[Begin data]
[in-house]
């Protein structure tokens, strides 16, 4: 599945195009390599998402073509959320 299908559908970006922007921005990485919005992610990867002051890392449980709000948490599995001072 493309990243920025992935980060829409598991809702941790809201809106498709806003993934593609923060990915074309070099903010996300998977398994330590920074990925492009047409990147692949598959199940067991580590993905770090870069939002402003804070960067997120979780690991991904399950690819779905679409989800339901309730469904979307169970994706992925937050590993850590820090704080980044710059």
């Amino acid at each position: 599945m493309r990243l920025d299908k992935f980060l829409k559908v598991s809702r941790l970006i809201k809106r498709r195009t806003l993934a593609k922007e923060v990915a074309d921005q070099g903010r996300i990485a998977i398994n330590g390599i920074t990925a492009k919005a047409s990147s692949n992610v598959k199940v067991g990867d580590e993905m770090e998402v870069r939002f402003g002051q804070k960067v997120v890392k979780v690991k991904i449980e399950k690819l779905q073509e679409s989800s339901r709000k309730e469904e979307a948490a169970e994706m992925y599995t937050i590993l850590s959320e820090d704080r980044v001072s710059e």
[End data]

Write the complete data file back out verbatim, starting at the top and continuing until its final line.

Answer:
[in-house]
């Protein structure tokens, strides 16, 4: 599945195009390599998402073509959320 299908559908970006922007921005990485919005992610990867002051890392449980709000948490599995001072 493309990243920025992935980060829409598991809702941790809201809106498709806003993934593609923060990915074309070099903010996300998977398994330590920074990925492009047409990147692949598959199940067991580590993905770090870069939002402003804070960067997120979780690991991904399950690819779905679409989800339901309730469904979307169970994706992925937050590993850590820090704080980044710059």
């Amino acid at each position: 599945m493309r990243l920025d299908k992935f980060l829409k559908v598991s809702r941790l970006i809201k809106r498709r195009t806003l993934a593609k922007e923060v990915a074309d921005q070099g903010r996300i990485a998977i398994n330590g390599i920074t990925a492009k919005a047409s990147s692949n992610v598959k199940v067991g990867d580590e993905m770090e998402v870069r939002f402003g002051q804070k960067v997120v890392k979780v690991k991904i449980e399950k690819l779905q073509e679409s989800s339901r709000k309730e469904e979307a948490a169970e994706m992925y599995t937050i590993l850590s959320e820090d704080r980044v001072s710059e």